Studies have shown that your appetite does increase during winter, with many people gaining at least 1-2 pounds. Learn about why this might happen and how you can keep your weight under control in the colder months.
5 reasons why your appetite may increase in winter
- Primitive impulses: Some researchers say that the reason our appetites may increase in winter is because our brains are conditioned to stock up on supplies during more plentiful months in order to prepare for winter when food used to be scarce. Similar to animals who store fat before hibernating, humans may have a primitive impulse to eat more in order to have enough reserves during winter.
- Warmth: Eating helps warm up the body because you are adding energy to your system. Because cold weather lowers your body temperature, you may feel compelled to eat more high-calorie, high-carb foods in order to keep warm. The hitch is that if you give in to this impulse by eating foods high in sugar and fat, your blood sugar levels will spike and then plummet, leaving you colder and hungrier than before. This cycle increases the risk of weight gain.
- Comfort: Along with the physiologic causes of increased food cravings in the winter, a psychological component of this phenomenon exists as well. Most people have been conditioned since childhood to correlate winter with heavy, rich dishes or comfort foods. For example, winter holidays such as Christmas are often filled with feasting and indulgence. As a result, some people may find that their appetite increases during the winter to the desire for familiar comfort.
- Boredom: Another factor to consider is that when the weather is miserable outside, people tend to stay inside and watch TV instead of exercising or engaging in other vigorous physical activity. This can lead to snacking out of boredom or habit.
- Winter blues: Because of the shorter days and increased time spent indoors, many are exposed to very little sunlight during the winter. This can lead to decreased levels of both vitamin D and serotonin, a neurotransmitter that produces sensations of pleasure and well-being. Vitamin D and serotonin deficiencies can lead to seasonal affective disorder (SAD), which is a type of depression common among people who live in parts of the world where winters are dark and very cold. People with SAD often seek carbs because they help the body use tryptophan, an amino acid that can be turned into serotonin to boost declining levels in the blood.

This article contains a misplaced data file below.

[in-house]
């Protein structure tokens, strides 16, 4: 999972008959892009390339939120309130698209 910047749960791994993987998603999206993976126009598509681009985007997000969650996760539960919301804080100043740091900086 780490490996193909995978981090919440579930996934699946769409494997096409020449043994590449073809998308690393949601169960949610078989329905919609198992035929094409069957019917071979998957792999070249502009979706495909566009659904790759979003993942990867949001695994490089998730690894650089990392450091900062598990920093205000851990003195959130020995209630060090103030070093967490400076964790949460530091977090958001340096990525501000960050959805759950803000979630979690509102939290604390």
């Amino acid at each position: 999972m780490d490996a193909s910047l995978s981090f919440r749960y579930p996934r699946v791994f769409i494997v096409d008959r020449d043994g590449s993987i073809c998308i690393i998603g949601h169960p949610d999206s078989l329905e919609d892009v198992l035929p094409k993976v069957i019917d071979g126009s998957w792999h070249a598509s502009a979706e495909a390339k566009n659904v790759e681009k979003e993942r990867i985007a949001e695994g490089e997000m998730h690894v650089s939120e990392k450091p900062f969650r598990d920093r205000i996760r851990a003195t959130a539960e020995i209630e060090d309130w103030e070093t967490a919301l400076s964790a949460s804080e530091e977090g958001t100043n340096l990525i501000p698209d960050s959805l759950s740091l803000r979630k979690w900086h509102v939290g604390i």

How to avoid weight gain in winter
If you are worried about gaining extra pounds during the winter, here are a few tips to help you prevent that from happening:
- Fill up on soups or other low-calorie foods that contain plenty of fiber-rich vegetables and nutrients to keep you feeling satiated.
- Find healthier ways to indulge in comfort foods by replacing sugar with agave or fruit.
- Snack on nuts and other nutritious foods to keep your metabolism going and reduce cravings for high-fat, high-sugar junk.
- Exercise regularly to improve your mood and burn some of those extra calories.
- Spend a few minutes in the sunlight to boost your vitamin D and serotonin levels.
- Resist the urge to reach for food when you are anxious, and find other ways to relieve stress.
- If you believe you could be suffering from seasonal affective disorder, seek professional help if needed.
Kräuchi K, Wirz-Justice A. The four seasons: food intake frequency in seasonal affective disorder in the course of a year. Psychiatry Res. 1988 Sep;25(3):323-38. https://pubmed.ncbi.nlm.nih.gov/3186862/
Cronise RJ, Sinclair DA, Bremer AA. The "metabolic winter" hypothesis: a cause of the current epidemics of obesity and cardiometabolic disease. Metab Syndr Relat Disord. 2014;12(7):355-361. https://www.ncbi.nlm.nih.gov/pmc/articles/PMC4209489/
Dugdale AH, Curtis GC, Cripps PJ, Harris PA, Argo CM. Effects of season and body condition on appetite, body mass and body composition in ad libitum fed pony mares. Vet J. 2011 Dec;190(3):329-37. https://pubmed.ncbi.nlm.nih.gov/21146430/
Langeveld M, Tan CY, Soeters MR, et al. Mild cold effects on hunger, food intake, satiety and skin temperature in humans. Endocr Connect. 2016;5(2):65-73. https://www.ncbi.nlm.nih.gov/pmc/articles/PMC5002965/
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